Cleaning products are affecting the gut microbiome of young children, a new study by researchers from Washington State University and Duke University has discovered.
They found that there was a link between the levels of bacteria in the gut and the number of common cleaning chemicals in the home.
The gut microbiome includes the microorganisms that live in the digestive tract, and they are thought to affect many things in the body, including the absorption of nutrients.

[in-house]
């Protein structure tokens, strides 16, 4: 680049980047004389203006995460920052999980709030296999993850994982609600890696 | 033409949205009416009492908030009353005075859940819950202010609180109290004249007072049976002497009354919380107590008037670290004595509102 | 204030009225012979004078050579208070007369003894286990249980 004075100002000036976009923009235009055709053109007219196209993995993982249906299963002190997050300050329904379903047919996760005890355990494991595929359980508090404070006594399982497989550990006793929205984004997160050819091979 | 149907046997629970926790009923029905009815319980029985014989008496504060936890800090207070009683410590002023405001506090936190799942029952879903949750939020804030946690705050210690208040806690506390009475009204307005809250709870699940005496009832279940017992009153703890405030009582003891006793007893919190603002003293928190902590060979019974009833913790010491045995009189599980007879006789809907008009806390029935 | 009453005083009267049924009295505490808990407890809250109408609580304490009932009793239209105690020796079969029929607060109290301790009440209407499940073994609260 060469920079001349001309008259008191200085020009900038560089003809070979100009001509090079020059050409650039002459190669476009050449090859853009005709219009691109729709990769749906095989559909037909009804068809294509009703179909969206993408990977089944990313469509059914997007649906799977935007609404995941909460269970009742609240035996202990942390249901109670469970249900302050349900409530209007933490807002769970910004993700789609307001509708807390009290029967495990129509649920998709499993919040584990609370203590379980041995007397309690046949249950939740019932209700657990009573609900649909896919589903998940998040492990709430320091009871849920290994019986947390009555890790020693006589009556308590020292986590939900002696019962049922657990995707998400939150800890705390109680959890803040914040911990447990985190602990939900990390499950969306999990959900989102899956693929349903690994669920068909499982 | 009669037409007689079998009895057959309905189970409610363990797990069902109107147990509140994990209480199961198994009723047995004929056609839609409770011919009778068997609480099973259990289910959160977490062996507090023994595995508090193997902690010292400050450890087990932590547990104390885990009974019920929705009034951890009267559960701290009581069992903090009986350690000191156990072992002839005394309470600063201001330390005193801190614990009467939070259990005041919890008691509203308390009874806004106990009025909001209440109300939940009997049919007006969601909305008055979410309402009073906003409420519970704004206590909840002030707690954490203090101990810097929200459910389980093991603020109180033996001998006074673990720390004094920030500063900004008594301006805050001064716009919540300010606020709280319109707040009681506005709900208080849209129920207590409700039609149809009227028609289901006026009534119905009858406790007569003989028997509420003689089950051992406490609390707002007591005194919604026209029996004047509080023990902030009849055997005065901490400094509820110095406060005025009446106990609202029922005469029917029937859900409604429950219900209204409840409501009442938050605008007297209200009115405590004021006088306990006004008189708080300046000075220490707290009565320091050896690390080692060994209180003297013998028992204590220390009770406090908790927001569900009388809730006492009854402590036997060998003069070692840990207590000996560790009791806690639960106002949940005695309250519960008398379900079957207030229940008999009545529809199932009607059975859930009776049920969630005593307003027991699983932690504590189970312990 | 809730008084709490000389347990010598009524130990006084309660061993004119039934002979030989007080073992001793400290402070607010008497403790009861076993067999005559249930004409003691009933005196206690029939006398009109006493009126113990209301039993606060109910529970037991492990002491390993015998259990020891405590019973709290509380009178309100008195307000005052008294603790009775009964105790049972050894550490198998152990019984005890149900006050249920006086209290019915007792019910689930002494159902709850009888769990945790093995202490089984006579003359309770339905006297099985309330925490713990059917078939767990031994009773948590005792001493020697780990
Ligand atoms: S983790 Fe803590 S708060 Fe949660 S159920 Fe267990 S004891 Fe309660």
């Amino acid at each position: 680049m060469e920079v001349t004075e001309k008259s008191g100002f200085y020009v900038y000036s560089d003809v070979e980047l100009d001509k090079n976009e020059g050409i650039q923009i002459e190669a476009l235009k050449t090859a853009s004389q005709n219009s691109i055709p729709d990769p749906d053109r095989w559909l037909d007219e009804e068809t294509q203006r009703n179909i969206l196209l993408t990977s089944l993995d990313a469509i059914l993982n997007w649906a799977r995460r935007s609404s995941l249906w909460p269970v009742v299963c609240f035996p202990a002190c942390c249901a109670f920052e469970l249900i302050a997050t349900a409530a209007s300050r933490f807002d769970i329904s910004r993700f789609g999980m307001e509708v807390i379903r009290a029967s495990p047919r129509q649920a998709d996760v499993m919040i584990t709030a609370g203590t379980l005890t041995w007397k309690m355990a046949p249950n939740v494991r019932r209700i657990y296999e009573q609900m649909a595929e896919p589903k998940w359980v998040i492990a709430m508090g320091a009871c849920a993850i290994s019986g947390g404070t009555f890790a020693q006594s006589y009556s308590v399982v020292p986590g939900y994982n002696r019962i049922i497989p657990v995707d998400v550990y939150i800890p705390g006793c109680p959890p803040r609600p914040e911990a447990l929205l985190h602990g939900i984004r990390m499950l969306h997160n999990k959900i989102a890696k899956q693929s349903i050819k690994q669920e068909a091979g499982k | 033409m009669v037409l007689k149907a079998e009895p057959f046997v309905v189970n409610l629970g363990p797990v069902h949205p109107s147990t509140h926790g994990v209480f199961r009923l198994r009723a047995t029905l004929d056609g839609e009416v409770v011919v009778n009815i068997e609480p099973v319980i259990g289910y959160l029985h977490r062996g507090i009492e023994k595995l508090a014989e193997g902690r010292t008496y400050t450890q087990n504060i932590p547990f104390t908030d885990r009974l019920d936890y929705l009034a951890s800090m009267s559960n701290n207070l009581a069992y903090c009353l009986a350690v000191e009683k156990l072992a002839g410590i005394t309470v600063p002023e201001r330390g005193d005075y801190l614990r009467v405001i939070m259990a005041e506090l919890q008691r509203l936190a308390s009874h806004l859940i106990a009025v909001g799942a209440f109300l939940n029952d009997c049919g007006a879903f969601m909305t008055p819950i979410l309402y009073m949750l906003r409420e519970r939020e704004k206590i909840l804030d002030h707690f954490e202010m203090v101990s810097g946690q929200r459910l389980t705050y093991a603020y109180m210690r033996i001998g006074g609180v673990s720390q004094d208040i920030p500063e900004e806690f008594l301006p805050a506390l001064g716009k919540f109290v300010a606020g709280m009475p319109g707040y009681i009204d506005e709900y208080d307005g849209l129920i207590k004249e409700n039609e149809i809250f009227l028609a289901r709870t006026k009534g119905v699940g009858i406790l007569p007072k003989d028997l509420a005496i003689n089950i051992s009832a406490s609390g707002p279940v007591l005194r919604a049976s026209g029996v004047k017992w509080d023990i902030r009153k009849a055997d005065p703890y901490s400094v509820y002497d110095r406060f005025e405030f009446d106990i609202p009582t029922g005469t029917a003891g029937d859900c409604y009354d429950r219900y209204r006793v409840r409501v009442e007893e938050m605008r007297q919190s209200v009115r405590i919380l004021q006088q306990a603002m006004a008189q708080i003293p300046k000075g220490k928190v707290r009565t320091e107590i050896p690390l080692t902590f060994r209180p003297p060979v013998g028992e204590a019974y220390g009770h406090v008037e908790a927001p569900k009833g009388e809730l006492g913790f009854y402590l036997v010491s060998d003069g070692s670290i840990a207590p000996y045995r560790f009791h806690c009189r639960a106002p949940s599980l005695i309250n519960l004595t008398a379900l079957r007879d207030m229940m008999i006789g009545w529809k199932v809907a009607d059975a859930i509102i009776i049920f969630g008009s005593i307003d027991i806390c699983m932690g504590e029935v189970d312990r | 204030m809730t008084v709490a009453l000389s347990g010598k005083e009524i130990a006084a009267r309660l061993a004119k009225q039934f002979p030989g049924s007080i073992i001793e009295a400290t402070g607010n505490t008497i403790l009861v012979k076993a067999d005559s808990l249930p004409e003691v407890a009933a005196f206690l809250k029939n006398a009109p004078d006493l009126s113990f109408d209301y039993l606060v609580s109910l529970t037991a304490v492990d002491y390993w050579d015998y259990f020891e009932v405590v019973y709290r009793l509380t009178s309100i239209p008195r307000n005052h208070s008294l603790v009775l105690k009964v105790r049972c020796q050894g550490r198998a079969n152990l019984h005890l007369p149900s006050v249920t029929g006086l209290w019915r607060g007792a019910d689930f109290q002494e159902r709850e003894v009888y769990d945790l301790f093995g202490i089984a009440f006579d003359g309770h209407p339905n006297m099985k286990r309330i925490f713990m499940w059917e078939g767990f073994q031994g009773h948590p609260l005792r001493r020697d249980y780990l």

In the study, scientists measured the levels of compounds from cleaning products found in the blood and urine of 69 toddlers and preschool-aged children, and studied their gut microbiomes using faecal samples.
Particles from products such as detergents, soap, shampoo, polishes, paints and cleaning products were found in the samples.
The study's lead author Courtney Gardner, an assistant professor in the Washington State University's Department of Civil and Environmental Engineering, said the link between chemicals and microbiome was particularly concerning and may lead to long-term health issues.
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